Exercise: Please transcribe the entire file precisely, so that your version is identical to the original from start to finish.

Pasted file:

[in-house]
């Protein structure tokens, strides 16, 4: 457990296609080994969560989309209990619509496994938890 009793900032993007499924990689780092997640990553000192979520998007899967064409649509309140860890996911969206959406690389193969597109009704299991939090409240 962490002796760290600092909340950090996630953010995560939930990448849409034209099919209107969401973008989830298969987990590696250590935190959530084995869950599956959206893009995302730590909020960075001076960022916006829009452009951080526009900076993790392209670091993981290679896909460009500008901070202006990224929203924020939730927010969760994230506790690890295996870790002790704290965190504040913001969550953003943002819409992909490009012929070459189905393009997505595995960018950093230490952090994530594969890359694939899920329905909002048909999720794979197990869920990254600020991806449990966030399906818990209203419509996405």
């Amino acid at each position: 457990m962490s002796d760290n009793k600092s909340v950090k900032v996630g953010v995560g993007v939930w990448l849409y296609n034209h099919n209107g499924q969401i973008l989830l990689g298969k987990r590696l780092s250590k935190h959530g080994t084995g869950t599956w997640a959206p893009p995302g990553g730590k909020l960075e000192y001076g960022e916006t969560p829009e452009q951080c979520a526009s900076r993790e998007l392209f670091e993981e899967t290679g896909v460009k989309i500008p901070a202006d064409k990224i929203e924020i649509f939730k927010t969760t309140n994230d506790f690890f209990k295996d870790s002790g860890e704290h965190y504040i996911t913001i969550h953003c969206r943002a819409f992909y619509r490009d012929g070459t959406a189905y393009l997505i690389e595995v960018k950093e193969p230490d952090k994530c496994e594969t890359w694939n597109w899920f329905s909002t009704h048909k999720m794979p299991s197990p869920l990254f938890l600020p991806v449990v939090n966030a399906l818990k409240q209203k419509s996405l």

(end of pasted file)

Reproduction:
[in-house]
């Protein structure tokens, strides 16, 4: 457990296609080994969560989309209990619509496994938890 009793900032993007499924990689780092997640990553000192979520998007899967064409649509309140860890996911969206959406690389193969597109009704299991939090409240 962490002796760290600092909340950090996630953010995560939930990448849409034209099919209107969401973008989830298969987990590696250590935190959530084995869950599956959206893009995302730590909020960075001076960022916006829009452009951080526009900076993790392209670091993981290679896909460009500008901070202006990224929203924020939730927010969760994230506790690890295996870790002790704290965190504040913001969550953003943002819409992909490009012929070459189905393009997505595995960018950093230490952090994530594969890359694939899920329905909002048909999720794979197990869920990254600020991806449990966030399906818990209203419509996405």
């Amino acid at each position: 457990m962490s002796d760290n009793k600092s909340v950090k900032v996630g953010v995560g993007v939930w990448l849409y296609n034209h099919n209107g499924q969401i973008l989830l990689g298969k987990r590696l780092s250590k935190h959530g080994t084995g869950t599956w997640a959206p893009p995302g990553g730590k909020l960075e000192y001076g960022e916006t969560p829009e452009q951080c979520a526009s900076r993790e998007l392209f670091e993981e899967t290679g896909v460009k989309i500008p901070a202006d064409k990224i929203e924020i649509f939730k927010t969760t309140n994230d506790f690890f209990k295996d870790s002790g860890e704290h965190y504040i996911t913001i969550h953003c969206r943002a819409f992909y619509r490009d012929g070459t959406a189905y393009l997505i690389e595995v960018k950093e193969p230490d952090k994530c496994e594969t890359w694939n597109w899920f329905s909002t009704h048909k999720m794979p299991s197990p869920l990254f938890l600020p991806v449990v939090n966030a399906l818990k409240q209203k419509s996405l």